JOHNS CREEK, Ga. – Everyone who wanted their pound of flesh has it now, and more.
Nearly two years into his free fall, it seemed Tiger Woods couldn't go any lower. He just did.
Love Woods or hate him, the takeaway from his second round Friday at the PGA Championship — where he shot 73 for a 10-over 150 total and missed the cut by six strokes — should be sadness. Once the greatest golfer of his generation, and arguably the best of all time, the same golf swing that thrilled millions around the globe no longer scares anyone in the field.
It's premature to pronounce Woods "done," even for this calendar year. At the latest, he will be back on the golf course by November, in the Australian Open. Maybe sooner. And if he's desperate, Woods could still pick up a tournament round or two stateside or somewhere in Europe.
But his reign as king of the hill is over, maybe for good.
Every golfer suffers through lean stretches. Woods was never like any other golfer, but he's already mired in year two of the longest drought of his professional career. He walked off the course at the Atlanta Athletic Club with his head held high; more telling was the glazed-over look in his eyes. Once he opened his mouth, the words spilled out as if delivered by a punch-drunk heavyweight, certain there was more fight left in him.
"Now I'll have nothing to do but work on my game. That's going to be good," he began.
Asked if this was a step backward, Woods conceded it was, "in the sense that I didn't make the cut and I'm not contending in the tournament.
"But it's a giant leap forward," he added a moment later, "in the fact that I played two straight weeks healthy. That's great for our practice sessions coming up. We are going to now be able to work and get after it."
He went on to parrot all the optimism and plenty of the mumbo-jumbo that his latest swing coach, Sean Foley, packages as instruction. Woods says he's "hitting the ball further and that's something I have to adjust for. I have way more compression now than I ever have, so the ball is coming off cleaner, faster and I've got to get used to that.
"So again, today was another example ... a lot of my shots I missed were over the greens, over the flags," he added.
Several went into the woods and ponds, too, and another 22 into bunkers, but who's counting? Maybe Woods is in denial. What's abundantly clear in any case is how far his game has declined.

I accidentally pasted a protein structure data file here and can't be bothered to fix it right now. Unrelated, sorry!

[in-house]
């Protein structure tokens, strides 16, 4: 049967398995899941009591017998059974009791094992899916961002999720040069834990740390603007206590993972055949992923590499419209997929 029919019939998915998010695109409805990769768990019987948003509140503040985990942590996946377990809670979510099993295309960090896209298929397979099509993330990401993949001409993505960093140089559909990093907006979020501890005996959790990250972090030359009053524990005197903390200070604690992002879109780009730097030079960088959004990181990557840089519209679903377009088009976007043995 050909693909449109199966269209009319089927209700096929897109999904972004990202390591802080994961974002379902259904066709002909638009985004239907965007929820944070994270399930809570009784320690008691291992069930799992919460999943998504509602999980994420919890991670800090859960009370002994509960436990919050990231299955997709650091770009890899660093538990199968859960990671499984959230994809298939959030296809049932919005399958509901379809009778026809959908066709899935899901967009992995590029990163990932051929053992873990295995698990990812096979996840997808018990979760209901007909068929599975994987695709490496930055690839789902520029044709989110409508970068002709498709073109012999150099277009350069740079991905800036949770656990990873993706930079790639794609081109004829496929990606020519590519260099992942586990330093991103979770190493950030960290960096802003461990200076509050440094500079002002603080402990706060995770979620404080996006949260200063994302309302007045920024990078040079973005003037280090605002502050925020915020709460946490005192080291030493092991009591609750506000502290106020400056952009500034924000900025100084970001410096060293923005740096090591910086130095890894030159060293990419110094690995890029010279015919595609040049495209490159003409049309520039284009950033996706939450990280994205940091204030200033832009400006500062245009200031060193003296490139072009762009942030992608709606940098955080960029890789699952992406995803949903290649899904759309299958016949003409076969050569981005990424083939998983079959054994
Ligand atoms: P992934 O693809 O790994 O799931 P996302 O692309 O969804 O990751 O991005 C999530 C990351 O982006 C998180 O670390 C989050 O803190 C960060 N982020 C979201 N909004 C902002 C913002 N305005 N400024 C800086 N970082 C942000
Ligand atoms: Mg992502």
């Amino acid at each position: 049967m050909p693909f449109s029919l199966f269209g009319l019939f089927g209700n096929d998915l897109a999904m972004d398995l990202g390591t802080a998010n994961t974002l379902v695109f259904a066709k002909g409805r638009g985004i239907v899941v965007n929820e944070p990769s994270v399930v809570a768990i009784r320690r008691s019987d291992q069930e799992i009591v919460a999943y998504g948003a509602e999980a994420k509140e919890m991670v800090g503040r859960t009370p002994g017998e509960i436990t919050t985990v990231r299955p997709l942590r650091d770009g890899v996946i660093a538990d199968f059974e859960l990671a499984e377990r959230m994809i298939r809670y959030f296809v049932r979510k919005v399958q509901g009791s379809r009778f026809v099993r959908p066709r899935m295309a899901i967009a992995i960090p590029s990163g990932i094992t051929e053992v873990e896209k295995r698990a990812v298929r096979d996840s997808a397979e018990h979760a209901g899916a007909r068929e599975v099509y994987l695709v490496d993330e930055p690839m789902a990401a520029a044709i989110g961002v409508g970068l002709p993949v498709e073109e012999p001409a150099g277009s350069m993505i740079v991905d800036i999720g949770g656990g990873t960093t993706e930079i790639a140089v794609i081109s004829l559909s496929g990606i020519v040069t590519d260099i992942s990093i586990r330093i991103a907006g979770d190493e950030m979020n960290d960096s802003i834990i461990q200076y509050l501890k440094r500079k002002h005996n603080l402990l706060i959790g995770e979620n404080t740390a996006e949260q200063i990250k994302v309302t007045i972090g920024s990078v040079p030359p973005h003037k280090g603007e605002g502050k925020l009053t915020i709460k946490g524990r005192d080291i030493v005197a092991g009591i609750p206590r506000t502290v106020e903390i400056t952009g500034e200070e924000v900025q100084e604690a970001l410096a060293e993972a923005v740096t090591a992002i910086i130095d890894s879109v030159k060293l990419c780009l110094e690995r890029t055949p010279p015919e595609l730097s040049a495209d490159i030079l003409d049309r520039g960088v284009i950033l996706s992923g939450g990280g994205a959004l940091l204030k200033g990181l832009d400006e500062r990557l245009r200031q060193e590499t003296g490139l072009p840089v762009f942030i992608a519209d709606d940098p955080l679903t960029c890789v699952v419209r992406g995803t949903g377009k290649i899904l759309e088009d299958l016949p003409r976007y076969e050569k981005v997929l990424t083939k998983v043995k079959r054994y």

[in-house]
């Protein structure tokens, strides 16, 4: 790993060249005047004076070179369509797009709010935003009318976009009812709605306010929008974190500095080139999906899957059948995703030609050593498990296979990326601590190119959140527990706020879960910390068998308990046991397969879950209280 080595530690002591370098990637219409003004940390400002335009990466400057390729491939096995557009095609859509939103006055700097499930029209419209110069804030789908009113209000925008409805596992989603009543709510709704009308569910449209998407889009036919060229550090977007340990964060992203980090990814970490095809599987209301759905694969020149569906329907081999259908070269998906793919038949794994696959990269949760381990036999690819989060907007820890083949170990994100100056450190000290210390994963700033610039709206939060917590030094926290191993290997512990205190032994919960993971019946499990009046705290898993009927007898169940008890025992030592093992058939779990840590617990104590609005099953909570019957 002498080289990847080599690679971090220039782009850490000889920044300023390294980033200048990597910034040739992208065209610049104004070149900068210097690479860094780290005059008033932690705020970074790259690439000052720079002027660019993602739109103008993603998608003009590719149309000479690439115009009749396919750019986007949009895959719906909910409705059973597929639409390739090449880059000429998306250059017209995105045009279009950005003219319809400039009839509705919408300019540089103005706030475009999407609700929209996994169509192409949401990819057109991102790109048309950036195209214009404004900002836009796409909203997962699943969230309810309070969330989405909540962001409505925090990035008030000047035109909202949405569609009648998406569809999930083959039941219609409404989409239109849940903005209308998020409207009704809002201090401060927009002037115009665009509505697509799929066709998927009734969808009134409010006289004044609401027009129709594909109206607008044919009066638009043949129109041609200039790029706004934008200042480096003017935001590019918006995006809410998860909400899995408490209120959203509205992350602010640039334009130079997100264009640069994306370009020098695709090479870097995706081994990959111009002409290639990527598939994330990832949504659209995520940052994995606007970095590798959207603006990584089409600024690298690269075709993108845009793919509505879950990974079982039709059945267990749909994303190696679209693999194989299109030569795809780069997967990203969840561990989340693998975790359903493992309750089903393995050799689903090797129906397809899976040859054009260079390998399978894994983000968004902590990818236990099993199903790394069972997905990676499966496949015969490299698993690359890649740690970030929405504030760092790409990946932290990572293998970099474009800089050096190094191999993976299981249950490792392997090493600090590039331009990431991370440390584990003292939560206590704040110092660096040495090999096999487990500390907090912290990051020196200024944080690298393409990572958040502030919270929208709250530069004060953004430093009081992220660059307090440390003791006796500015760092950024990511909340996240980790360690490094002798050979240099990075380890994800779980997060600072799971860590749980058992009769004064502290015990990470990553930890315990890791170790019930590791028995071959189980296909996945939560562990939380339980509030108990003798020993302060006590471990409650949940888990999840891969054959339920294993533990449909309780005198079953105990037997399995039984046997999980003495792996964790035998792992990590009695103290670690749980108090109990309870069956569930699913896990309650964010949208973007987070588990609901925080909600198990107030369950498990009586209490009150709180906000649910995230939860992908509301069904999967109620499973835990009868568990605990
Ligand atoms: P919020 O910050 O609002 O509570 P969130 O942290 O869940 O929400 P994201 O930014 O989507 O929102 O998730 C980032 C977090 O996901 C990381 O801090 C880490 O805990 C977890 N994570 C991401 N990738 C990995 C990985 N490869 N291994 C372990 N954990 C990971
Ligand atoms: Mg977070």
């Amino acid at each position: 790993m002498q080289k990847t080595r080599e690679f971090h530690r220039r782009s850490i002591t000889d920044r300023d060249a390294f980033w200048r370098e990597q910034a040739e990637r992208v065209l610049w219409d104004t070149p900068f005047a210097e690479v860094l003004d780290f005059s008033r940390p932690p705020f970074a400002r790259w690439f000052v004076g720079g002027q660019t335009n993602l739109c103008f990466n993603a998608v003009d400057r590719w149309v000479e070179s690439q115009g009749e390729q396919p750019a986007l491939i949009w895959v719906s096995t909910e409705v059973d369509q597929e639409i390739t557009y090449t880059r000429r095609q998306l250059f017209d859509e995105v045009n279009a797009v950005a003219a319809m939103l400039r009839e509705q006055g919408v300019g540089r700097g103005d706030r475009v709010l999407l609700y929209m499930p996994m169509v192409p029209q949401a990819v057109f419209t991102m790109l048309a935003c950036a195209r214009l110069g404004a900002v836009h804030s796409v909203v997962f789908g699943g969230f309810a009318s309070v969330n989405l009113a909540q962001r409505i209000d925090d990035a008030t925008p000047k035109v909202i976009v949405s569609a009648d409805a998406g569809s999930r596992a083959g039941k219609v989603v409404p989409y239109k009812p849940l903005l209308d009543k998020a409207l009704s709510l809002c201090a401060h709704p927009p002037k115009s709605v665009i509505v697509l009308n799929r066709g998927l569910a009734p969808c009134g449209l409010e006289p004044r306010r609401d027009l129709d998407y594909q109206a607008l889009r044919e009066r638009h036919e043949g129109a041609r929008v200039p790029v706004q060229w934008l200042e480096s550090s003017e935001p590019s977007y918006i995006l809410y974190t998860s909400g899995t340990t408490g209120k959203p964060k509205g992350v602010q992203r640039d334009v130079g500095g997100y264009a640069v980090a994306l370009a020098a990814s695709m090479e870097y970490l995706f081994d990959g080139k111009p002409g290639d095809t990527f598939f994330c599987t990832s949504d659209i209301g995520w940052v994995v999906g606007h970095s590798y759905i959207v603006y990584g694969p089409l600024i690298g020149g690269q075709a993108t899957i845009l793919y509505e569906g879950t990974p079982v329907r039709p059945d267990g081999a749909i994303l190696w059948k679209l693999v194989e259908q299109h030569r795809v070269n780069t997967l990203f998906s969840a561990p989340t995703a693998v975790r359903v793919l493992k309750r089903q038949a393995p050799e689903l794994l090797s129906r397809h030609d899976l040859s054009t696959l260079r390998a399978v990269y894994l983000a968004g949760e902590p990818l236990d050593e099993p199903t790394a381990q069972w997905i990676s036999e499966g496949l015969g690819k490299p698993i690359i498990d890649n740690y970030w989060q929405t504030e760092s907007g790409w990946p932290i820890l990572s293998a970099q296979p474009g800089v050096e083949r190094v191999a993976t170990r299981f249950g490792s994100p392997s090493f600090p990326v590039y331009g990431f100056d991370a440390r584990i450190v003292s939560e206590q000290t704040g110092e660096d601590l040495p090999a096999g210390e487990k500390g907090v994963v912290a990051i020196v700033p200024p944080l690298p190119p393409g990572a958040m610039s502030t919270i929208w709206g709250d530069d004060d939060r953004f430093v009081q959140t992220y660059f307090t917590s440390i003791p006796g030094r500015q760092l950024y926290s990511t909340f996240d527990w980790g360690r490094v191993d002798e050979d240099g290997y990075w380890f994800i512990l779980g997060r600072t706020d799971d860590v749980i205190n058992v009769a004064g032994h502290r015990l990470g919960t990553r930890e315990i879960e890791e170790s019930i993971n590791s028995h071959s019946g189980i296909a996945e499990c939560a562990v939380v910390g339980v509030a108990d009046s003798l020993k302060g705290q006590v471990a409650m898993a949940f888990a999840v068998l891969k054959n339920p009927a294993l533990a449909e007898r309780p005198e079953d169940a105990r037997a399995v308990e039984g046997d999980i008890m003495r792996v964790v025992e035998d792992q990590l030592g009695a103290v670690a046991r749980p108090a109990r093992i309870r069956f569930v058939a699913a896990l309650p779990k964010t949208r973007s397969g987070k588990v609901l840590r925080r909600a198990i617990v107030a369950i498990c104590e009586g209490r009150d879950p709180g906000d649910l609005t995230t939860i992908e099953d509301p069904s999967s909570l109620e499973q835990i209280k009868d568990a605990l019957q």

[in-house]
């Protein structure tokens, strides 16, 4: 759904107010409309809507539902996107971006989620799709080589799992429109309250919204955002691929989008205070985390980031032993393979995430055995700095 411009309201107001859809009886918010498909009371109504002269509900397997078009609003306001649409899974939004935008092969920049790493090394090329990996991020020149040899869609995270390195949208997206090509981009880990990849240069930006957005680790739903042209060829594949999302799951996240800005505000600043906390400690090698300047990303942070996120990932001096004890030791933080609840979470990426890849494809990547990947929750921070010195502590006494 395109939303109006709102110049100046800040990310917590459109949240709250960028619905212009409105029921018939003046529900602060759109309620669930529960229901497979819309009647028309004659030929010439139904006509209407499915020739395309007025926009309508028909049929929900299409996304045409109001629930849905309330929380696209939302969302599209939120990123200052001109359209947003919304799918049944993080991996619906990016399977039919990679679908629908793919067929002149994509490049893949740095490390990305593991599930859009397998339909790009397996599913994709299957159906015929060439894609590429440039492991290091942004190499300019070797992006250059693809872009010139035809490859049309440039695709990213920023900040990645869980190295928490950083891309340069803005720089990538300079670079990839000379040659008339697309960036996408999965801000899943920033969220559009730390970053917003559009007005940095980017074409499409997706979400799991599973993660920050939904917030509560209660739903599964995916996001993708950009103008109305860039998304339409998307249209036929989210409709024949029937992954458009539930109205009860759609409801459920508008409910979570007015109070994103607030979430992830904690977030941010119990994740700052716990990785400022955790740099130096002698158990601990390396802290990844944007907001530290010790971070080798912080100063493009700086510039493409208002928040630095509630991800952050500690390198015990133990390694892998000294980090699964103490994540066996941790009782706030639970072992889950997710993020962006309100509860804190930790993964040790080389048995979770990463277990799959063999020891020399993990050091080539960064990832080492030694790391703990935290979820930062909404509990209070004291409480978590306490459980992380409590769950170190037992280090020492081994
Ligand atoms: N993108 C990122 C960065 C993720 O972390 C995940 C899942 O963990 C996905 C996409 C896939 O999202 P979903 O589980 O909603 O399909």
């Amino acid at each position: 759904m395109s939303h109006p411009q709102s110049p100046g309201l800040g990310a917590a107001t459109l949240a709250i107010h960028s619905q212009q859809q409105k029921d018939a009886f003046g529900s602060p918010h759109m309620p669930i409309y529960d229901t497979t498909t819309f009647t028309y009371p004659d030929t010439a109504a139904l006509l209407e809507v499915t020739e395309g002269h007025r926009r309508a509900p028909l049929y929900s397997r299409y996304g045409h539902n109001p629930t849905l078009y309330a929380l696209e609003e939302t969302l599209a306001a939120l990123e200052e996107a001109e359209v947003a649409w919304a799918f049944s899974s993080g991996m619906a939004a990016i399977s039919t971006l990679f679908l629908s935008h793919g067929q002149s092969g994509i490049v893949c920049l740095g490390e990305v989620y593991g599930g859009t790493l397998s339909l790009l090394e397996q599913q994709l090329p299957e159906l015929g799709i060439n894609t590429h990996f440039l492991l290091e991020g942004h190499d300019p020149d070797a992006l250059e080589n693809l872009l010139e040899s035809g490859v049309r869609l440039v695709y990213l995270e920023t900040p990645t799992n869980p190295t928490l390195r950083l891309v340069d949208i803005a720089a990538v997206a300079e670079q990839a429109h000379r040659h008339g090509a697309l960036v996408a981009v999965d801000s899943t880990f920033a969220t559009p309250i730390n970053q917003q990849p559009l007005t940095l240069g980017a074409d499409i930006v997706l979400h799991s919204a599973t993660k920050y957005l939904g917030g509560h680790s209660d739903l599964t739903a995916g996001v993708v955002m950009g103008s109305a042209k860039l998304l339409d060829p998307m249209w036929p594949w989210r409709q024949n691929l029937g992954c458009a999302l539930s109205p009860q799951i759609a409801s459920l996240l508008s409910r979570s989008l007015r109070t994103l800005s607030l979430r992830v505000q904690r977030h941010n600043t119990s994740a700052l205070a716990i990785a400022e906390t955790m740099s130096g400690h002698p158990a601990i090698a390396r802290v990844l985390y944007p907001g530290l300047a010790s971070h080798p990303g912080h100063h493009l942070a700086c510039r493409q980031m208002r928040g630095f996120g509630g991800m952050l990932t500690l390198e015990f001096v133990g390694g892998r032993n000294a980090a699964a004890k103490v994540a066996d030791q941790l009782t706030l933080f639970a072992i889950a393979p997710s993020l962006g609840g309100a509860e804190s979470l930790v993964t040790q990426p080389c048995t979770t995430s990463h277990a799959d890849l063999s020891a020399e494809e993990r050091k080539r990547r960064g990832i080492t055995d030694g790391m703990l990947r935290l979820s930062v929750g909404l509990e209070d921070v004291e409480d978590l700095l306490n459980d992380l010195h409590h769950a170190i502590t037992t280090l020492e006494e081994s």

It hasn't been a steady fall, interrupted by the occasional top five finish and time off to rehab his increasingly injured left leg. Here, though, Woods came out of the starting gate on fire, making birdies on three of his first five holes, and then skidded all the way out of the tournament. He hit the same number of fairways and greens both days — just six of 14 and 10 of 18, respectively — was slightly better saving pars out of the sand and needed one fewer putt, 28 vs. 29 on Thursday. That explained the four strokes Woods managed to shave off his opening round.
But as we noted at the end of the first day, Woods' ranking in several crucial driving, short game and putting categories have all tumbled more than 100 places since his 2009 season. He still oozes talent. What he can't produce anymore are results.
Woods and Foley have been working together for a year. Asked whether even in that short time he's convinced the changes he's undertaken will succeed in the long run, Woods replied, "Absolutely."
"So it's just a matter of just doing the work. I need to go out there and spend hours getting it done," he said.
It seems a fair question to ask whether Woods couldn't have plowed some of that work back into his game before this. Deep as the hole looked even before he stepped back out on tour two just weeks ago, it suddenly looks a whole lot deeper now.
Jim Litke is a national sports columnist for The Associated Press. Write to him at jlitke (at)ap.org. Follow him at http://twitter.com/JimLitke